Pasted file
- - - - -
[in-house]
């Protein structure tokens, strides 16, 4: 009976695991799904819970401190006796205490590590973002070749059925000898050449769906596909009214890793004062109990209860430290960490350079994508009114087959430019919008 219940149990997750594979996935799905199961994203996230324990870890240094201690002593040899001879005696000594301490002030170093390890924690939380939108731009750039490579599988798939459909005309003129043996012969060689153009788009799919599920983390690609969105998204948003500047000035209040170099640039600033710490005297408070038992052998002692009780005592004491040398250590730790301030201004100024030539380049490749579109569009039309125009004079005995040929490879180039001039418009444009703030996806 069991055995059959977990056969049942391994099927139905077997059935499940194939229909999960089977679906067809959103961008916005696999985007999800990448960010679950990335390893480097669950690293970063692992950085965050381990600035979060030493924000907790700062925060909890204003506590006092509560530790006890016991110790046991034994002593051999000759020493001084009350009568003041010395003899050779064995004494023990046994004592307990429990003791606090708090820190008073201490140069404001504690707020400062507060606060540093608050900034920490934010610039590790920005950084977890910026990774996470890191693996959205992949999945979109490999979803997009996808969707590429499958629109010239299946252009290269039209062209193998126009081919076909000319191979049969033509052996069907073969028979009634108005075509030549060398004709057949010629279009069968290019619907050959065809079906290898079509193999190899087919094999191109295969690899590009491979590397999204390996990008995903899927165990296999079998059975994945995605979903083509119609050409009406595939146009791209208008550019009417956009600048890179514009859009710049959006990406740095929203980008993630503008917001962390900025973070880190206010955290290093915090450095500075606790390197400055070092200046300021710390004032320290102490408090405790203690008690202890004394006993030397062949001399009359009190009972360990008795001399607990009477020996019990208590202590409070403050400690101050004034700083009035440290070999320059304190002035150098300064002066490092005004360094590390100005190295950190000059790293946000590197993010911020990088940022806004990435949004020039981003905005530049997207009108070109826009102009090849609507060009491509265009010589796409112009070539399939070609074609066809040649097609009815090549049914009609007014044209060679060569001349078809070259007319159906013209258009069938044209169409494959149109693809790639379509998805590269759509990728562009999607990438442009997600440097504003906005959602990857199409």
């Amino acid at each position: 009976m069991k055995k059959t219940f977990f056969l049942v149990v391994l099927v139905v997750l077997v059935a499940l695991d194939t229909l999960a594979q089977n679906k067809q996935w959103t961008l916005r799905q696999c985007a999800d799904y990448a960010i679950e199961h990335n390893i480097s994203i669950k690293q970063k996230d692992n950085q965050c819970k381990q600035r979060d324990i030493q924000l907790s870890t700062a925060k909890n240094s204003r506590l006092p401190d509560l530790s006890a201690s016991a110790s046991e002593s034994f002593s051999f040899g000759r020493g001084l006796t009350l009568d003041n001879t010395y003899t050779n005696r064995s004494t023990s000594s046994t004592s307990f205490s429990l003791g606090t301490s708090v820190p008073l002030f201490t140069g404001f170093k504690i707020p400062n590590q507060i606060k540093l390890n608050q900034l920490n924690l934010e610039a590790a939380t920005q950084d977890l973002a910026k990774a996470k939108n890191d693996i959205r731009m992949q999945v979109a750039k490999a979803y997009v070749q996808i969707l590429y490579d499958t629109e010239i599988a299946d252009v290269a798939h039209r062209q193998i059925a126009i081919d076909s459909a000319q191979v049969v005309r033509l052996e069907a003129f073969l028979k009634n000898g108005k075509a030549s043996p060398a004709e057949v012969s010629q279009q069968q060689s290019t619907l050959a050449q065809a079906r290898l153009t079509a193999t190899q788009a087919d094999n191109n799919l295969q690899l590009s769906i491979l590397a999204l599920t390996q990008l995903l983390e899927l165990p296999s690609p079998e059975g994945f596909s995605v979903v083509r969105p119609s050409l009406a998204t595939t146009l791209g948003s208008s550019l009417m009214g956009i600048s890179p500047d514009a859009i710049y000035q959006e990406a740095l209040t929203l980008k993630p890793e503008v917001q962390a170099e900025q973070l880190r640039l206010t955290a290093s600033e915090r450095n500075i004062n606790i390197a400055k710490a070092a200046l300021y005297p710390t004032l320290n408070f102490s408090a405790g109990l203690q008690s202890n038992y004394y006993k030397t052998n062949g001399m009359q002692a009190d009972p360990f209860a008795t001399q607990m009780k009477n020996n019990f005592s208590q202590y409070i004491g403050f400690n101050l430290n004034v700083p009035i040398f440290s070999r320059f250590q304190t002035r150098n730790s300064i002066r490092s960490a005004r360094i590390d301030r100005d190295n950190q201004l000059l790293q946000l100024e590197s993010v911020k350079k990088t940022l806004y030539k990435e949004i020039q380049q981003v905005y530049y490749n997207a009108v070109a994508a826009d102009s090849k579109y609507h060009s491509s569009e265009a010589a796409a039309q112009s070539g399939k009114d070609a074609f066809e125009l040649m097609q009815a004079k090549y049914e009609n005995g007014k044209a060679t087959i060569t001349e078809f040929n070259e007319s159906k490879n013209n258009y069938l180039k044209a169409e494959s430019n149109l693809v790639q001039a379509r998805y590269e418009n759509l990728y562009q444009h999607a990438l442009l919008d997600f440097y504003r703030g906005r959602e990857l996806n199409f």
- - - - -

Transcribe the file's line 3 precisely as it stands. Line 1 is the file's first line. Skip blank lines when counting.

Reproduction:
């Amino acid at each position: 009976m069991k055995k059959t219940f977990f056969l049942v149990v391994l099927v139905v997750l077997v059935a499940l695991d194939t229909l999960a594979q089977n679906k067809q996935w959103t961008l916005r799905q696999c985007a999800d799904y990448a960010i679950e199961h990335n390893i480097s994203i669950k690293q970063k996230d692992n950085q965050c819970k381990q600035r979060d324990i030493q924000l907790s870890t700062a925060k909890n240094s204003r506590l006092p401190d509560l530790s006890a201690s016991a110790s046991e002593s034994f002593s051999f040899g000759r020493g001084l006796t009350l009568d003041n001879t010395y003899t050779n005696r064995s004494t023990s000594s046994t004592s307990f205490s429990l003791g606090t301490s708090v820190p008073l002030f201490t140069g404001f170093k504690i707020p400062n590590q507060i606060k540093l390890n608050q900034l920490n924690l934010e610039a590790a939380t920005q950084d977890l973002a910026k990774a996470k939108n890191d693996i959205r731009m992949q999945v979109a750039k490999a979803y997009v070749q996808i969707l590429y490579d499958t629109e010239i599988a299946d252009v290269a798939h039209r062209q193998i059925a126009i081919d076909s459909a000319q191979v049969v005309r033509l052996e069907a003129f073969l028979k009634n000898g108005k075509a030549s043996p060398a004709e057949v012969s010629q279009q069968q060689s290019t619907l050959a050449q065809a079906r290898l153009t079509a193999t190899q788009a087919d094999n191109n799919l295969q690899l590009s769906i491979l590397a999204l599920t390996q990008l995903l983390e899927l165990p296999s690609p079998e059975g994945f596909s995605v979903v083509r969105p119609s050409l009406a998204t595939t146009l791209g948003s208008s550019l009417m009214g956009i600048s890179p500047d514009a859009i710049y000035q959006e990406a740095l209040t929203l980008k993630p890793e503008v917001q962390a170099e900025q973070l880190r640039l206010t955290a290093s600033e915090r450095n500075i004062n606790i390197a400055k710490a070092a200046l300021y005297p710390t004032l320290n408070f102490s408090a405790g109990l203690q008690s202890n038992y004394y006993k030397t052998n062949g001399m009359q002692a009190d009972p360990f209860a008795t001399q607990m009780k009477n020996n019990f005592s208590q202590y409070i004491g403050f400690n101050l430290n004034v700083p009035i040398f440290s070999r320059f250590q304190t002035r150098n730790s300064i002066r490092s960490a005004r360094i590390d301030r100005d190295n950190q201004l000059l790293q946000l100024e590197s993010v911020k350079k990088t940022l806004y030539k990435e949004i020039q380049q981003v905005y530049y490749n997207a009108v070109a994508a826009d102009s090849k579109y609507h060009s491509s569009e265009a010589a796409a039309q112009s070539g399939k009114d070609a074609f066809e125009l040649m097609q009815a004079k090549y049914e009609n005995g007014k044209a060679t087959i060569t001349e078809f040929n070259e007319s159906k490879n013209n258009y069938l180039k044209a169409e494959s430019n149109l693809v790639q001039a379509r998805y590269e418009n759509l990728y562009q444009h999607a990438l442009l919008d997600f440097y504003r703030g906005r959602e990857l996806n199409f």